Essayism at the dusk of catastrophe
“The essay is the strictest form attainable in an area where one cannot work precisely” – Robert Musil
Thijs Witty | Despite a long and varied history, rooted in sixteenth-century France via the writings of Michel de Montaigne, essays are usually associated with highly derivative activities: school assignments, newspaper commentaries, or other standardised modes of opinionated thinking. From its inception, the essay has however appeared in numerous permutations, inhabiting virtually every discourse and material expression available. The essay tests the notion of genre, merges disciplines by conflating art, philosophy and science, and continuously revises its systems of logic by experimenting with stylistic and rhetorical codes.
The essay as a form incessantly undoes and resets the range of subjectivity, judgment and truth within the complexity of experience. But then there are those experiences that inscribe a limit on possible subjectivity: the traumatic, the sublime, the impossible, the ecstatic. These and other limit-experiences can be so severe that they tear the linguistic subject from itself, leaving the “I” in a state of frayage. Such fraying is generally deemed to render all genres of expression incapable of repairing or restoring subjectivity. Whilst the relative possibility of aesthetics, politics and ethics in relation to limit-experience has been widely questioned in theology, criticism, psychoanalysis, and philosophy, very few studies exist on its form of expression. The dyad I propose as a departure point in this troubling negotiation of subjectivity is that of essayism and limit-experience.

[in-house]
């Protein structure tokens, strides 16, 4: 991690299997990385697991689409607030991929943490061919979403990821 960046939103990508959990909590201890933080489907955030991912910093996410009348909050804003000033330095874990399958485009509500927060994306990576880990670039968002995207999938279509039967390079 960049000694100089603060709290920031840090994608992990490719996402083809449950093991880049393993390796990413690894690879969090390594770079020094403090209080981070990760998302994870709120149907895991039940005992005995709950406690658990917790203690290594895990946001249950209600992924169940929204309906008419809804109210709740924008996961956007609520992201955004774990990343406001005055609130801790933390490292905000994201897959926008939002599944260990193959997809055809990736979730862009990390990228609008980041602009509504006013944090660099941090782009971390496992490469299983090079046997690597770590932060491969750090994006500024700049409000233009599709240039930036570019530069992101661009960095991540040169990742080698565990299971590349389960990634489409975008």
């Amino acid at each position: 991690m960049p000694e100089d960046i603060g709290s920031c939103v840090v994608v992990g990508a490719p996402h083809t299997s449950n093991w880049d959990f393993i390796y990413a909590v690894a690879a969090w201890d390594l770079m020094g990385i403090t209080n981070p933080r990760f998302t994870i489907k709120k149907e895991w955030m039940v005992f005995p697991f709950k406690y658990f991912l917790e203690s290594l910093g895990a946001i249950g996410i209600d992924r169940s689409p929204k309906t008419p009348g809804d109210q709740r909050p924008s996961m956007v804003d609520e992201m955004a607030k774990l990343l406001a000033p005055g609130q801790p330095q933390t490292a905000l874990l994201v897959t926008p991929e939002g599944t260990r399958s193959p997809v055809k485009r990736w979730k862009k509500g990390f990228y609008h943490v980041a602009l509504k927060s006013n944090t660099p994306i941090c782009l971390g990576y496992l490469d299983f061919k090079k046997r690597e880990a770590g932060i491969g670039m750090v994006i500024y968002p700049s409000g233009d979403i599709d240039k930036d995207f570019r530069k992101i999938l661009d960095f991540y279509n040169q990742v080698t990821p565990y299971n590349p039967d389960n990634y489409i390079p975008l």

My dissertation project implies a wide variety of knots between limit-experience and essayism. This is partly motivated by a peculiar dialectic: prevailing conceptions of the essay (both as a distinct intellectual form and type of personal expression) have praised its continuous self-questioning, openness, and intellectual indecisiveness, while key studies in the phenomenology and hermeneutics of limit-experience inversely consider similar or sometimes even identical attributes as main impediments in the struggle with frayed ipseity. It is the task of this research to test the troubling co-constitution of frayed ipseity between limit-experience and essayism. By taking a comparative approach, the study brings together relevant case studies in both literature and visual arts, handling the research through the practice of cultural analysis.